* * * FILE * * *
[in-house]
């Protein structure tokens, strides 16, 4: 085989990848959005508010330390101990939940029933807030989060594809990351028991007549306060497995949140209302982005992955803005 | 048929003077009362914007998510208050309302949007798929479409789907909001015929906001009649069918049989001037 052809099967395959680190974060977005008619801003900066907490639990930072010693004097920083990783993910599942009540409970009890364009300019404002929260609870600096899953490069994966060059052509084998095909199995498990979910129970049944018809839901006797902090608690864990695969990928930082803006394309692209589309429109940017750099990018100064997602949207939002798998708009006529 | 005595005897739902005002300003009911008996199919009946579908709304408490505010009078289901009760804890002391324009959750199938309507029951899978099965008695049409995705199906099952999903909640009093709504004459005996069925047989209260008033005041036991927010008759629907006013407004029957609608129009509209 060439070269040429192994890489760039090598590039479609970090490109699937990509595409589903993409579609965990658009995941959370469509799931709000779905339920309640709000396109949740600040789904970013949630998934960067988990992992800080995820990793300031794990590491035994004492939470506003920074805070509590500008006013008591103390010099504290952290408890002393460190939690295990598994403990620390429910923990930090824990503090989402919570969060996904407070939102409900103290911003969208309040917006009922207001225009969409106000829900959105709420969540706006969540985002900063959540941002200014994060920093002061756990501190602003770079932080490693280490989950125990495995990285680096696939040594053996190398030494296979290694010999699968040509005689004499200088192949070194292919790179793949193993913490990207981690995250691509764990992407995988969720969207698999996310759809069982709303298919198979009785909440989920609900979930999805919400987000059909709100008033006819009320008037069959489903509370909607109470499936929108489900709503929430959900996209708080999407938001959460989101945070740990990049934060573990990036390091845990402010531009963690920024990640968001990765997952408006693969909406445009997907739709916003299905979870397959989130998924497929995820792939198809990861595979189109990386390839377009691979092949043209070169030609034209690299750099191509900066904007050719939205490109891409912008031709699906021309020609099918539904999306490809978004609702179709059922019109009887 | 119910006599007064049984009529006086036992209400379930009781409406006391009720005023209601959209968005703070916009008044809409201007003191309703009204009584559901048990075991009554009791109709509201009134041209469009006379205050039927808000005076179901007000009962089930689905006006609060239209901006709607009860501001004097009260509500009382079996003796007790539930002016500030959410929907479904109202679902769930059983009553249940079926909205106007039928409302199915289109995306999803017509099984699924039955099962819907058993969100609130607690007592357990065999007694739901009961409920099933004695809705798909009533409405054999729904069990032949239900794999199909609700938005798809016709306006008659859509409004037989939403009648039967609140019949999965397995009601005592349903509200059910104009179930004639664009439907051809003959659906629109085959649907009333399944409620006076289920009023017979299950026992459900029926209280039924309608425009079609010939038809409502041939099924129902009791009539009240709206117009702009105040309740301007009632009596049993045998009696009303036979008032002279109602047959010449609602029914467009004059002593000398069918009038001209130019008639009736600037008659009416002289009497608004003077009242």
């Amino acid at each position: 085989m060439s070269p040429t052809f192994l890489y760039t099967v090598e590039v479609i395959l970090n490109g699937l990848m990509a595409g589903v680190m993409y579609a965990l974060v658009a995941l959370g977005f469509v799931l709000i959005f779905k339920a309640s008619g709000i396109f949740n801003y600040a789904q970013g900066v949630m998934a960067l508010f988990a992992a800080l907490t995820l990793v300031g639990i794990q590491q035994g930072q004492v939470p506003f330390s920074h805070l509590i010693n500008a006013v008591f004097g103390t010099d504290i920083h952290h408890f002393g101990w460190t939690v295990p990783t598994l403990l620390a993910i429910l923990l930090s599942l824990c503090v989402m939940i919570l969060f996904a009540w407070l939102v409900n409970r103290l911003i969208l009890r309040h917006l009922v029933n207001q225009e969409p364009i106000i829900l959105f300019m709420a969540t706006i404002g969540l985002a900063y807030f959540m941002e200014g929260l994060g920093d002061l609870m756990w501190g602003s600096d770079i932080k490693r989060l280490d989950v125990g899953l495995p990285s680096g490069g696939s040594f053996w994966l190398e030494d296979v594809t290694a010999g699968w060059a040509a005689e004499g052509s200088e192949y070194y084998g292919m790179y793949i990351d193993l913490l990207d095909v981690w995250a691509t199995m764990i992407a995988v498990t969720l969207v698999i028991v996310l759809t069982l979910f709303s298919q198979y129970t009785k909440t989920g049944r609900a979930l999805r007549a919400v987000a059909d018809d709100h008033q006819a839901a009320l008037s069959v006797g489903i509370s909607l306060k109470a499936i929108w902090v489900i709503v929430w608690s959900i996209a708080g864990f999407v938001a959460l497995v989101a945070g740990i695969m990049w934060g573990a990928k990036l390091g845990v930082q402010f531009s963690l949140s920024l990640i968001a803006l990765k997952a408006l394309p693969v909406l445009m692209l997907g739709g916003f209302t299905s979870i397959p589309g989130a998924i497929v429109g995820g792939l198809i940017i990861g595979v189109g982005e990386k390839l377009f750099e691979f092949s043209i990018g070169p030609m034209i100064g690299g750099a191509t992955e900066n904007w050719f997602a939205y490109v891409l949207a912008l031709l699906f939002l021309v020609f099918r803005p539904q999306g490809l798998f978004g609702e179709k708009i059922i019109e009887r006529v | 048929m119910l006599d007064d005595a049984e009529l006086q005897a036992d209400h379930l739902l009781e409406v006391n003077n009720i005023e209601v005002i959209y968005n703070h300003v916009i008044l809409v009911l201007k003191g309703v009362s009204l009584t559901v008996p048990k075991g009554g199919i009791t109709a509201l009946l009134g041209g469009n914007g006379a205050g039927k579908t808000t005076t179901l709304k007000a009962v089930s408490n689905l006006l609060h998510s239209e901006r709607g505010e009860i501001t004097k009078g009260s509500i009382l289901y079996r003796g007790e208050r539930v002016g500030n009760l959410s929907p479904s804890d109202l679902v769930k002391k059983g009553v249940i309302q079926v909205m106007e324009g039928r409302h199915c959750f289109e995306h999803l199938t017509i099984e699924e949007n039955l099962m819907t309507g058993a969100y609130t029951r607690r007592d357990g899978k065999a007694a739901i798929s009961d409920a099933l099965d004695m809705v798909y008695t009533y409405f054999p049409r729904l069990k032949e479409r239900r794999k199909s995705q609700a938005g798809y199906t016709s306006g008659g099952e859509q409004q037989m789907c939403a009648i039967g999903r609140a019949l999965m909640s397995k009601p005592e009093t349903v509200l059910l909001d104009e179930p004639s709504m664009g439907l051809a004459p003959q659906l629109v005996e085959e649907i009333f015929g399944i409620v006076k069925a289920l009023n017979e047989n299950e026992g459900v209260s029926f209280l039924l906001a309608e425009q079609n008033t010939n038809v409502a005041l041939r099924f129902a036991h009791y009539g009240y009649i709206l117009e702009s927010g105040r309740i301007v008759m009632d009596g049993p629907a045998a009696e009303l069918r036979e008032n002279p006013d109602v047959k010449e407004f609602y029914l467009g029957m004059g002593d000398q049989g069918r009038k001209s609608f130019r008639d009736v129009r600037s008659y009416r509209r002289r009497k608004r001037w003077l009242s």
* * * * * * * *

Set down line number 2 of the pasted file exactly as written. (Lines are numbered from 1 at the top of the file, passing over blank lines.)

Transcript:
């Protein structure tokens, strides 16, 4: 085989990848959005508010330390101990939940029933807030989060594809990351028991007549306060497995949140209302982005992955803005 | 048929003077009362914007998510208050309302949007798929479409789907909001015929906001009649069918049989001037 052809099967395959680190974060977005008619801003900066907490639990930072010693004097920083990783993910599942009540409970009890364009300019404002929260609870600096899953490069994966060059052509084998095909199995498990979910129970049944018809839901006797902090608690864990695969990928930082803006394309692209589309429109940017750099990018100064997602949207939002798998708009006529 | 005595005897739902005002300003009911008996199919009946579908709304408490505010009078289901009760804890002391324009959750199938309507029951899978099965008695049409995705199906099952999903909640009093709504004459005996069925047989209260008033005041036991927010008759629907006013407004029957609608129009509209 060439070269040429192994890489760039090598590039479609970090490109699937990509595409589903993409579609965990658009995941959370469509799931709000779905339920309640709000396109949740600040789904970013949630998934960067988990992992800080995820990793300031794990590491035994004492939470506003920074805070509590500008006013008591103390010099504290952290408890002393460190939690295990598994403990620390429910923990930090824990503090989402919570969060996904407070939102409900103290911003969208309040917006009922207001225009969409106000829900959105709420969540706006969540985002900063959540941002200014994060920093002061756990501190602003770079932080490693280490989950125990495995990285680096696939040594053996190398030494296979290694010999699968040509005689004499200088192949070194292919790179793949193993913490990207981690995250691509764990992407995988969720969207698999996310759809069982709303298919198979009785909440989920609900979930999805919400987000059909709100008033006819009320008037069959489903509370909607109470499936929108489900709503929430959900996209708080999407938001959460989101945070740990990049934060573990990036390091845990402010531009963690920024990640968001990765997952408006693969909406445009997907739709916003299905979870397959989130998924497929995820792939198809990861595979189109990386390839377009691979092949043209070169030609034209690299750099191509900066904007050719939205490109891409912008031709699906021309020609099918539904999306490809978004609702179709059922019109009887 | 119910006599007064049984009529006086036992209400379930009781409406006391009720005023209601959209968005703070916009008044809409201007003191309703009204009584559901048990075991009554009791109709509201009134041209469009006379205050039927808000005076179901007000009962089930689905006006609060239209901006709607009860501001004097009260509500009382079996003796007790539930002016500030959410929907479904109202679902769930059983009553249940079926909205106007039928409302199915289109995306999803017509099984699924039955099962819907058993969100609130607690007592357990065999007694739901009961409920099933004695809705798909009533409405054999729904069990032949239900794999199909609700938005798809016709306006008659859509409004037989939403009648039967609140019949999965397995009601005592349903509200059910104009179930004639664009439907051809003959659906629109085959649907009333399944409620006076289920009023017979299950026992459900029926209280039924309608425009079609010939038809409502041939099924129902009791009539009240709206117009702009105040309740301007009632009596049993045998009696009303036979008032002279109602047959010449609602029914467009004059002593000398069918009038001209130019008639009736600037008659009416002289009497608004003077009242």